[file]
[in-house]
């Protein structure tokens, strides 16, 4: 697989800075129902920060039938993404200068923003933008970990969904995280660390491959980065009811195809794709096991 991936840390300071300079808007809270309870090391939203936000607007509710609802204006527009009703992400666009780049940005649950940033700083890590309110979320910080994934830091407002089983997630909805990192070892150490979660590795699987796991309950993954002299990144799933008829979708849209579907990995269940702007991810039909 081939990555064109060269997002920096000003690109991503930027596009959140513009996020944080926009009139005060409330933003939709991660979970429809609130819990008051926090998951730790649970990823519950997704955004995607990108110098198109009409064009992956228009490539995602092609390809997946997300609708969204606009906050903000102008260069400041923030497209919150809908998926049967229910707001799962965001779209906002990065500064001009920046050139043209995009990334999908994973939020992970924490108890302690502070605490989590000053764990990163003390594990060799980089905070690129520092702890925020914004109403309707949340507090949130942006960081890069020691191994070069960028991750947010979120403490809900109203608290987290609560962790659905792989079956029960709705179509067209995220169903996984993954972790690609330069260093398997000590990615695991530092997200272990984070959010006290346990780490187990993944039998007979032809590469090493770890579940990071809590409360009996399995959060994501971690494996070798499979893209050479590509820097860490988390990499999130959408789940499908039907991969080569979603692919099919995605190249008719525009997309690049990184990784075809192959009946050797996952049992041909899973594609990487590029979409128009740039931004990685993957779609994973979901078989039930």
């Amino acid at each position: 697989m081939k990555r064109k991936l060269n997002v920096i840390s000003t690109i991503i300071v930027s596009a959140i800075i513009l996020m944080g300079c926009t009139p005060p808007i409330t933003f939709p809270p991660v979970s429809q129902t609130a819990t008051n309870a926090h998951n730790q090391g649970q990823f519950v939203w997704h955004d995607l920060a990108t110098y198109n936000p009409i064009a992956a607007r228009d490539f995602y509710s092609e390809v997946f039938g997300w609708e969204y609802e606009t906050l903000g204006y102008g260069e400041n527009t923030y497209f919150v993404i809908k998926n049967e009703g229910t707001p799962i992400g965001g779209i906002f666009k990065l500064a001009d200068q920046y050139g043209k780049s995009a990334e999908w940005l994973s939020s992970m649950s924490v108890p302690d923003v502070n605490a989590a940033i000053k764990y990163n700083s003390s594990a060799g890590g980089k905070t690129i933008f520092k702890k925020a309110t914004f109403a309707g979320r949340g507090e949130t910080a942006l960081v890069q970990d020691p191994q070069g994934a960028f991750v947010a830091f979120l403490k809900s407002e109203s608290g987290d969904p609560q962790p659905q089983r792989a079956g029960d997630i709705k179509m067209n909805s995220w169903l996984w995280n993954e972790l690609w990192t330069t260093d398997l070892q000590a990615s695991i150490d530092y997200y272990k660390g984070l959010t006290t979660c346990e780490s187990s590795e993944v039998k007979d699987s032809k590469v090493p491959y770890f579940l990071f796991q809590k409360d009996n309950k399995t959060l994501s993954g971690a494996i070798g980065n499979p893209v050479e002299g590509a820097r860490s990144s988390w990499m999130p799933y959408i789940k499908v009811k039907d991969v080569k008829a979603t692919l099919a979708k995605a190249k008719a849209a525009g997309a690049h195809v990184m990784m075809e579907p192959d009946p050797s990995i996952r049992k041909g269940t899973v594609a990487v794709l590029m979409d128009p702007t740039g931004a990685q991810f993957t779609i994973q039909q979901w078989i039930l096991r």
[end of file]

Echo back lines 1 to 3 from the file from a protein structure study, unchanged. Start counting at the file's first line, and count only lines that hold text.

[in-house]
């Protein structure tokens, strides 16, 4: 697989800075129902920060039938993404200068923003933008970990969904995280660390491959980065009811195809794709096991 991936840390300071300079808007809270309870090391939203936000607007509710609802204006527009009703992400666009780049940005649950940033700083890590309110979320910080994934830091407002089983997630909805990192070892150490979660590795699987796991309950993954002299990144799933008829979708849209579907990995269940702007991810039909 081939990555064109060269997002920096000003690109991503930027596009959140513009996020944080926009009139005060409330933003939709991660979970429809609130819990008051926090998951730790649970990823519950997704955004995607990108110098198109009409064009992956228009490539995602092609390809997946997300609708969204606009906050903000102008260069400041923030497209919150809908998926049967229910707001799962965001779209906002990065500064001009920046050139043209995009990334999908994973939020992970924490108890302690502070605490989590000053764990990163003390594990060799980089905070690129520092702890925020914004109403309707949340507090949130942006960081890069020691191994070069960028991750947010979120403490809900109203608290987290609560962790659905792989079956029960709705179509067209995220169903996984993954972790690609330069260093398997000590990615695991530092997200272990984070959010006290346990780490187990993944039998007979032809590469090493770890579940990071809590409360009996399995959060994501971690494996070798499979893209050479590509820097860490988390990499999130959408789940499908039907991969080569979603692919099919995605190249008719525009997309690049990184990784075809192959009946050797996952049992041909899973594609990487590029979409128009740039931004990685993957779609994973979901078989039930």
């Amino acid at each position: 697989m081939k990555r064109k991936l060269n997002v920096i840390s000003t690109i991503i300071v930027s596009a959140i800075i513009l996020m944080g300079c926009t009139p005060p808007i409330t933003f939709p809270p991660v979970s429809q129902t609130a819990t008051n309870a926090h998951n730790q090391g649970q990823f519950v939203w997704h955004d995607l920060a990108t110098y198109n936000p009409i064009a992956a607007r228009d490539f995602y509710s092609e390809v997946f039938g997300w609708e969204y609802e606009t906050l903000g204006y102008g260069e400041n527009t923030y497209f919150v993404i809908k998926n049967e009703g229910t707001p799962i992400g965001g779209i906002f666009k990065l500064a001009d200068q920046y050139g043209k780049s995009a990334e999908w940005l994973s939020s992970m649950s924490v108890p302690d923003v502070n605490a989590a940033i000053k764990y990163n700083s003390s594990a060799g890590g980089k905070t690129i933008f520092k702890k925020a309110t914004f109403a309707g979320r949340g507090e949130t910080a942006l960081v890069q970990d020691p191994q070069g994934a960028f991750v947010a830091f979120l403490k809900s407002e109203s608290g987290d969904p609560q962790p659905q089983r792989a079956g029960d997630i709705k179509m067209n909805s995220w169903l996984w995280n993954e972790l690609w990192t330069t260093d398997l070892q000590a990615s695991i150490d530092y997200y272990k660390g984070l959010t006290t979660c346990e780490s187990s590795e993944v039998k007979d699987s032809k590469v090493p491959y770890f579940l990071f796991q809590k409360d009996n309950k399995t959060l994501s993954g971690a494996i070798g980065n499979p893209v050479e002299g590509a820097r860490s990144s988390w990499m999130p799933y959408i789940k499908v009811k039907d991969v080569k008829a979603t692919l099919a979708k995605a190249k008719a849209a525009g997309a690049h195809v990184m990784m075809e579907p192959d009946p050797s990995i996952r049992k041909g269940t899973v594609a990487v794709l590029m979409d128009p702007t740039g931004a990685q991810f993957t779609i994973q039909q979901w078989i039930l096991r």